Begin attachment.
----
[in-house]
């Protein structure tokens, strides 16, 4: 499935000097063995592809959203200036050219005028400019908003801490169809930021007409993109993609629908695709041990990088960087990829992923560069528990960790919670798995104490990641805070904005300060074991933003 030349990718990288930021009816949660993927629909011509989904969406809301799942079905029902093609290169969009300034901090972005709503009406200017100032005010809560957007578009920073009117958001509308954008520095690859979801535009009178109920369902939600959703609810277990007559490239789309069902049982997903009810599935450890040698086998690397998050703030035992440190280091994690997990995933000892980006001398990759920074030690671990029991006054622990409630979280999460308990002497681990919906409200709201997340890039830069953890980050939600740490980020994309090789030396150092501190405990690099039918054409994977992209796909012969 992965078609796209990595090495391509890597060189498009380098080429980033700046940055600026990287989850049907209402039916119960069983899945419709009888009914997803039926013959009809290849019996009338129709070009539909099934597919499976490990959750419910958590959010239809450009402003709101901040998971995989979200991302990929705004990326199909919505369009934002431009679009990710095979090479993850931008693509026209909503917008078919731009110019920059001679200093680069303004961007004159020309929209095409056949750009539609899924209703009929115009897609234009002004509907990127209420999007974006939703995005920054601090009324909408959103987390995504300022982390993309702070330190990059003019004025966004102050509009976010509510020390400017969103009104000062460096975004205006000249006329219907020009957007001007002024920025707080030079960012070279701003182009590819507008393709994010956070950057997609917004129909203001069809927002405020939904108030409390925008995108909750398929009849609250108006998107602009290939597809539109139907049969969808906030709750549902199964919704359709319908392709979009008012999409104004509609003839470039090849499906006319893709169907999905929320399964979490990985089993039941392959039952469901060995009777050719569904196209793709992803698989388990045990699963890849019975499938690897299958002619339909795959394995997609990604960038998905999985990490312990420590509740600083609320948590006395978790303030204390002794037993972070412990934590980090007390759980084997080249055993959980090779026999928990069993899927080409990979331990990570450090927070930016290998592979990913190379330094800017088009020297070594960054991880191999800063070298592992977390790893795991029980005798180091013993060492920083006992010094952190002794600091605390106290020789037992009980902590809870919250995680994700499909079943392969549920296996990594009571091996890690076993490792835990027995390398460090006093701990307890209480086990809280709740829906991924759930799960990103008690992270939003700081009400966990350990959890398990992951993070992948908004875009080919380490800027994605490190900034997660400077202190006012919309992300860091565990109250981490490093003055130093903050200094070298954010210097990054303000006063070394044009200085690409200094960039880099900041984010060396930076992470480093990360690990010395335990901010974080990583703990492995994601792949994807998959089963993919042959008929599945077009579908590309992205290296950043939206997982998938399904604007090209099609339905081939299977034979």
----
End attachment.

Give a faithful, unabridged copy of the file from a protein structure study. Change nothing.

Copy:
[in-house]
């Protein structure tokens, strides 16, 4: 499935000097063995592809959203200036050219005028400019908003801490169809930021007409993109993609629908695709041990990088960087990829992923560069528990960790919670798995104490990641805070904005300060074991933003 030349990718990288930021009816949660993927629909011509989904969406809301799942079905029902093609290169969009300034901090972005709503009406200017100032005010809560957007578009920073009117958001509308954008520095690859979801535009009178109920369902939600959703609810277990007559490239789309069902049982997903009810599935450890040698086998690397998050703030035992440190280091994690997990995933000892980006001398990759920074030690671990029991006054622990409630979280999460308990002497681990919906409200709201997340890039830069953890980050939600740490980020994309090789030396150092501190405990690099039918054409994977992209796909012969 992965078609796209990595090495391509890597060189498009380098080429980033700046940055600026990287989850049907209402039916119960069983899945419709009888009914997803039926013959009809290849019996009338129709070009539909099934597919499976490990959750419910958590959010239809450009402003709101901040998971995989979200991302990929705004990326199909919505369009934002431009679009990710095979090479993850931008693509026209909503917008078919731009110019920059001679200093680069303004961007004159020309929209095409056949750009539609899924209703009929115009897609234009002004509907990127209420999007974006939703995005920054601090009324909408959103987390995504300022982390993309702070330190990059003019004025966004102050509009976010509510020390400017969103009104000062460096975004205006000249006329219907020009957007001007002024920025707080030079960012070279701003182009590819507008393709994010956070950057997609917004129909203001069809927002405020939904108030409390925008995108909750398929009849609250108006998107602009290939597809539109139907049969969808906030709750549902199964919704359709319908392709979009008012999409104004509609003839470039090849499906006319893709169907999905929320399964979490990985089993039941392959039952469901060995009777050719569904196209793709992803698989388990045990699963890849019975499938690897299958002619339909795959394995997609990604960038998905999985990490312990420590509740600083609320948590006395978790303030204390002794037993972070412990934590980090007390759980084997080249055993959980090779026999928990069993899927080409990979331990990570450090927070930016290998592979990913190379330094800017088009020297070594960054991880191999800063070298592992977390790893795991029980005798180091013993060492920083006992010094952190002794600091605390106290020789037992009980902590809870919250995680994700499909079943392969549920296996990594009571091996890690076993490792835990027995390398460090006093701990307890209480086990809280709740829906991924759930799960990103008690992270939003700081009400966990350990959890398990992951993070992948908004875009080919380490800027994605490190900034997660400077202190006012919309992300860091565990109250981490490093003055130093903050200094070298954010210097990054303000006063070394044009200085690409200094960039880099900041984010060396930076992470480093990360690990010395335990901010974080990583703990492995994601792949994807998959089963993919042959008929599945077009579908590309992205290296950043939206997982998938399904604007090209099609339905081939299977034979």